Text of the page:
celebrate-picture-books-picture-book-review-flashlight-night-shhh

Image copyright Fred Koehler, 2017, text copyright Matt Forrest Esenwine, 2017. Courtesy of mattforrest.com.

Flashlight Night is that perfect combination of text and illustrations that creates a reading experience that immerses a reader in an alternate world. Matt Forrest Esenwine’s rhyming story entrances with an atmosphere of mystery and intrigue created with language that sets the imagination racing—inky shadows, time-forgotten tomb, slyly sneak, and craggy mountainside is just the beginning.

celebrate-picture-books-picture-book-review-flashlight-reading-fun-forgotten-tomb

Image copyright Fred Koehler, 2017, text copyright Matt Forrest Esenwine, 2017. Courtesy of mattforrest.com.

Accompanying this beguiling narration are Fred Koehler’s masterful, dual-duty illustrations. Outside of the flashlight’s beam, charcoal-colored images depict the reality of the children’s yard and treehouse. Inside the beam, the children’s imaginary game is fully illuminated. At the sharp edges between the two, reality and imagination blend together as seamlessly as children traverses both worlds. Under the deck, a forgotten baseball meshes with the rounded body of Egyptian pottery, the wall of the deck morphs into a rocky cliff, the stern of the rubber raft gives way to a wooden dinghy, and the top of the treehouse stretches to become the ledge on a castle.

The classic stories the children read in their tree house inform the friends’ nighttime jaunt and come to life in Koehler’s engrossing illustrations that are themselves scavenger hunts for small details, foreshadowing clues, bits of humor, and literary allusions.

Flashlight Night is a beautiful tribute to adventure classics. It is a fantastic book to cuddle up with for cozy bedtime reading (flashlight highly recommended), to take along for campfire storytelling, or to spark imaginary play. Flashlight Night would be a great gift and welcome addition to any child’s home bookshelf or classroom library.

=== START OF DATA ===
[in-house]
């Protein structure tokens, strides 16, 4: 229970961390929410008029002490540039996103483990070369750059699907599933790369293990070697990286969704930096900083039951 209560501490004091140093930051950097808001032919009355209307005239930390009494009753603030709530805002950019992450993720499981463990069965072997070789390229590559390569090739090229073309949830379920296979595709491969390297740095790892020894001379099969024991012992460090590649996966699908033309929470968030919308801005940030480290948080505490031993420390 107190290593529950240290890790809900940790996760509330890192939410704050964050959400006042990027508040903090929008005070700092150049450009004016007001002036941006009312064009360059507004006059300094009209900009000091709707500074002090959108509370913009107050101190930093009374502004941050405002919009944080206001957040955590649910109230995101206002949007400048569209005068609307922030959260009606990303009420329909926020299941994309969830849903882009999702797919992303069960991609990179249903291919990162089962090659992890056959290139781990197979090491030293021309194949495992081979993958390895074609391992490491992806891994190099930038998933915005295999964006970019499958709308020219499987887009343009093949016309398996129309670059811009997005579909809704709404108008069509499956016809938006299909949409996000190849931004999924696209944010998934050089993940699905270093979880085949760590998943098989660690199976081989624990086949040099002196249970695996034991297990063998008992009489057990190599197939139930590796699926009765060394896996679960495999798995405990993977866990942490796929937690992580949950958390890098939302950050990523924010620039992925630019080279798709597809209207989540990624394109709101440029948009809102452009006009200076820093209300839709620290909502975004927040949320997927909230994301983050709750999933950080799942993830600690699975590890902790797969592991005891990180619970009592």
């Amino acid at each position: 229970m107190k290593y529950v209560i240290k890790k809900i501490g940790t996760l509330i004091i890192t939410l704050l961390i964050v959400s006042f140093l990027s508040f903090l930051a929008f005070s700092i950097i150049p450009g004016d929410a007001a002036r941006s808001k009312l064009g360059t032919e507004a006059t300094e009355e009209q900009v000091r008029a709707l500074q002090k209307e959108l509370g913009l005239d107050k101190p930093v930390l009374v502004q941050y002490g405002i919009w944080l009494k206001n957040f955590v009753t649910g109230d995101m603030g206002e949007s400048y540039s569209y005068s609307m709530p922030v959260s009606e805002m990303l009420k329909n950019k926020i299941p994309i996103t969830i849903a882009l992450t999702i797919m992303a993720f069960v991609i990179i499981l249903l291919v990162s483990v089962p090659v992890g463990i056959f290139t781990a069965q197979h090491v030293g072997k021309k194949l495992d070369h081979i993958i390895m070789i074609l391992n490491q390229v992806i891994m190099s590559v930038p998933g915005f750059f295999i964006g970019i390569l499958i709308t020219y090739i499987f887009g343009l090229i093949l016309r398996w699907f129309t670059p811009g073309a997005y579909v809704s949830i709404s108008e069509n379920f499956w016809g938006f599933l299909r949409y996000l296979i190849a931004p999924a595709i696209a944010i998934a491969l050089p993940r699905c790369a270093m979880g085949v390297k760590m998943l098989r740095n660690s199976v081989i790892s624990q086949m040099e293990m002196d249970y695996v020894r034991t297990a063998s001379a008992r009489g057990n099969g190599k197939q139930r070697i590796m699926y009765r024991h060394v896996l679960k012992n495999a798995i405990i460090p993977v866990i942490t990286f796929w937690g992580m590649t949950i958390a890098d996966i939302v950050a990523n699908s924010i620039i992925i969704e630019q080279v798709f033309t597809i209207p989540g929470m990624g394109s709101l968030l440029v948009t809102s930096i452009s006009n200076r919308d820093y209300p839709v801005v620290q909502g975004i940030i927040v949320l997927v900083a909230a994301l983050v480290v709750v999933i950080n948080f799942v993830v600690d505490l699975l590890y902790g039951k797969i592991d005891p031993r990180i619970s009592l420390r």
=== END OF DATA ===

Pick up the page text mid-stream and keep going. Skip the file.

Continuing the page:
Ages 4 – 8

Boyds Mill’s Press, 2017 | ISBN 978-1629794938

Discover more about Matt Forrest Esenwine and his books on his website.

To learn more about Fred Koehler, his books, and his art, visit his website.

National Flashlight Day Activity

celebrate-picture-books-picture-book-review-flashlight-reading-maze-cropped

Flashlight Fun Maze

 

Three friends want to do a little nighttime reading. Can you help the glow of the flashlight reach them so they can enjoy their favorite book in this printable Flashlight Fun Maze? Here’s the Solution.

celebrate-picture-books-picture-book-review-flashlight-night-cover-2

You can find Flashlight Night at these booksellers

Amazon | Barnes & Noble | Books-a-Million | IndieBound

YouPicture Book Review

December 1 – Celebrating the Book Birthday of Dancing with Daddy

celebrate-picture-books-picture-book-review-dancing-with-daddy-cover

Dancing with Daddy

Written by Anitra Rowe Schulte | Illustrated by Ziyue Chen

 

Elsie was shopping for the perfect dress to wear to her first father-daughter dance. Should she choose the pink one that will make her look like a princess or the red one that’s the same color as her daddy’s soccer jersey? As her mom held them up, Elsie reached from her wheelchair and “grabbed the red dress and pulled it close. This one,” she thinks. “It’s perfect for dancing with Daddy.” She gets a matching bow headband and heads home as snowflakes flurried around them. Elsie was worried the dance would be cancelled.

celebrate-picture-books-picture-book-review-dancing-with-daddy-dress

Image copyright Ziyue Chen, 2021, text copyright Anitra Rowe Schulte, 2021. Courtesy of Two Lions.

At home, Elsie’s sisters, Daphne and Rosalie, raced to meet Elsie at the door while Daddy asked her if she picked out a good one. Elsie replied by touching the “special” picture square in her PODD communication book. After dinner – noodle bowls for Daphne and Rosalie and a push of food through a feeding tube for Elsie – the sisters went to Elsie’s room to see her dress and talk about the dance. Soon it was time for bed, and “Daddy read Elsie’s favorite bedtime book,” the Nutcracker. “As the dancer in the story twirled, Elsie’s heart did pirouettes. I can’t wait to see my dress spin,” Elsie thought.